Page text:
NEW YORK -- As Brodie Van Wagenen navigated the Mets' general manager interview process earlier this month, he stayed in close contact with Jacob deGrom and his other clients at CAA. Unwilling to blindside deGrom with the news that he might change jobs, Van Wagenen kept his star client updated on what was happening.

Shortly after Van Wagenen became GM, divesting himself of all interests in CAA and forfeiting the chance to represent deGrom in contract negotiations, he chatted again on the phone with his ex-client.

NEW YORK -- As Brodie Van Wagenen navigated the Mets' general manager interview process earlier this month, he stayed in close contact with Jacob deGrom and his other clients at CAA. Unwilling to blindside deGrom with the news that he might change jobs, Van Wagenen kept his star client updated on what was happening.

Shortly after Van Wagenen became GM, divesting himself of all interests in CAA and forfeiting the chance to represent deGrom in contract negotiations, he chatted again on the phone with his ex-client.

"Have you talked to my agent?" deGrom recalled asking him.

"I don't know who that is," Van Wagenen deadpanned.

"Yeah, me neither," deGrom said, laughing.

For now, deGrom is still working out that detail, as he tries to determine how Van Wagenen's move to the Mets' front office might affect him. Back in July, Van Wagenen was vocal in saying the Mets should either sign deGrom to a long-term deal or trade him. Like most around baseball, deGrom is unsure if his agent's career change will facilitate either of those things. (Van Wagenen has language written into his contract that he cannot fight deGrom in arbitration, among other limitations, given the nature of their past dealings.)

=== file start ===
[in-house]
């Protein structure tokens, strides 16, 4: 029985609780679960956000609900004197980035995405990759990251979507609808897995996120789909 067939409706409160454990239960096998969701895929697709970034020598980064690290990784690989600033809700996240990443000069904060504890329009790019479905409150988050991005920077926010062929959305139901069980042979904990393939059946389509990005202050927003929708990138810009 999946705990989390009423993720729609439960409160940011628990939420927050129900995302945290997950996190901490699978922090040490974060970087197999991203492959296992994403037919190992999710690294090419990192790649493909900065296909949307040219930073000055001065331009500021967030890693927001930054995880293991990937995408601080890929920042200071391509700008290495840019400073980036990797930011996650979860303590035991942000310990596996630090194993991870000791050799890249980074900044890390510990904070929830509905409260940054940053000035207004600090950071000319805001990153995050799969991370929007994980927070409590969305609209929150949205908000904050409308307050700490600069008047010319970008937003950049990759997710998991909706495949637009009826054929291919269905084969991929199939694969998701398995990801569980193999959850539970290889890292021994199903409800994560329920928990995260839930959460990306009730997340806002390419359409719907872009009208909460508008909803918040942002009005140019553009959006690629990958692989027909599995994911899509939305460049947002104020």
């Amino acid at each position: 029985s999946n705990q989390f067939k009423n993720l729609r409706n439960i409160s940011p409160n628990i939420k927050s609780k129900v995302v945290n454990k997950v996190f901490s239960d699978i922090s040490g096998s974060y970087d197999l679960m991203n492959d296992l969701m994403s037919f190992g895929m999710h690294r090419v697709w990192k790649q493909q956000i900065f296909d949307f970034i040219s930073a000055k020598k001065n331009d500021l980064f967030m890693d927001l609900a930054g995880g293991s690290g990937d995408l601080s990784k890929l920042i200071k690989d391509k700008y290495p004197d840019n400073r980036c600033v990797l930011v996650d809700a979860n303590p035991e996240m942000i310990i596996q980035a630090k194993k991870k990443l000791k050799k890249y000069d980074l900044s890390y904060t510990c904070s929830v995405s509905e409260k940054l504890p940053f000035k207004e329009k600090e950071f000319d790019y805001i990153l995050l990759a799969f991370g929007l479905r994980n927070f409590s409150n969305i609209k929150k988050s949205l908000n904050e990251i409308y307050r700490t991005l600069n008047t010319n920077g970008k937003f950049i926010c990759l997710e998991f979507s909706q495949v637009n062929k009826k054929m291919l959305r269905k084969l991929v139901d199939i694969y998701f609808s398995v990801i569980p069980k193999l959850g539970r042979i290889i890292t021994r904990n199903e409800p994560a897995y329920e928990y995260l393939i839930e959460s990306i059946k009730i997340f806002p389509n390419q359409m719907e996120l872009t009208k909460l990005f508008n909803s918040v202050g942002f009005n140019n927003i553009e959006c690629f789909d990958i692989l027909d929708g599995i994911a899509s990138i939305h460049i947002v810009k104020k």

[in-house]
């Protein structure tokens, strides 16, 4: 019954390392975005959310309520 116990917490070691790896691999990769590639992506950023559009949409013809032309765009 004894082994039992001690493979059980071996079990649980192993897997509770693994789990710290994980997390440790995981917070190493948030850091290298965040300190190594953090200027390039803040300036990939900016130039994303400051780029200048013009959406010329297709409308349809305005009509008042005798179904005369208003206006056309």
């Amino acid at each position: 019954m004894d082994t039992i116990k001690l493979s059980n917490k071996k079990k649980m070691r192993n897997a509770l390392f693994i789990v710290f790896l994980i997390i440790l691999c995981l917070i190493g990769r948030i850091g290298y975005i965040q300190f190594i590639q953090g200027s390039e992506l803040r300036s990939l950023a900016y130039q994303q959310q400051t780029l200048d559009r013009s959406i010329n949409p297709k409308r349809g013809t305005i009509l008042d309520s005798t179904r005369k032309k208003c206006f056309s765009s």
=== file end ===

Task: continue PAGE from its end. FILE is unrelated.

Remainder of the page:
"That's what I'm still trying to wrap my head around over this past week, week and a half," deGrom said in a telephone interview. "I've had conversations with him since then, and they've been good. It's still a little confusing for me, I guess."

Upon leaving the GM Meetings last Friday in Carlsbad, Calif., Van Wagenen expressed interest in locking deGrom up to a long-term deal. But the two sides have not engaged in negotiations, which is nothing new for deGrom (and nothing abnormal for this point in the offseason). Ex-GM Sandy Alderson never approached deGrom about a contract extension during his tenure, despite the pitcher's interest in making something happen.

"I've remained steadfast that I think he's tremendous," Van Wagenen said. "I'd love to try to keep him if it's possible. We'll explore that in the coming weeks."

deGrom's position has not changed since the end of the season.

"I think anybody is open to an extension if it's right for you and your family," said deGrom, who is under team control through the 2020 season, at which point he will be 32 years old. "Nothing is guaranteed in this game until you sign that deal or hit free agency and sign a deal there. You just have to sit down and, at the end of the day, look at what's right for you and your family and kind of make a decision based upon that.

"I really do enjoy playing in New York. The fans have treated me great. I enjoy taking the mound at Citi Field in front of them, and it's rare that a guy spends his career with one team. If that was something that they wanted to do, and me and [my wife] Stacey felt like it was the right move for us, then we'd be willing to definitely explore that."

No matter what happens this offseason, deGrom will enter next year in an enviable position. MLB Trade Rumors projects his salary to jump from $7.4 million to $12.9 million, after he went 10-9 with a 1.70 ERA. He is an overwhelming favorite to win the National League Cy Young Award, which the Baseball Writers' Association of America will announce Wednesday at 6 p.m. ET on MLB Network.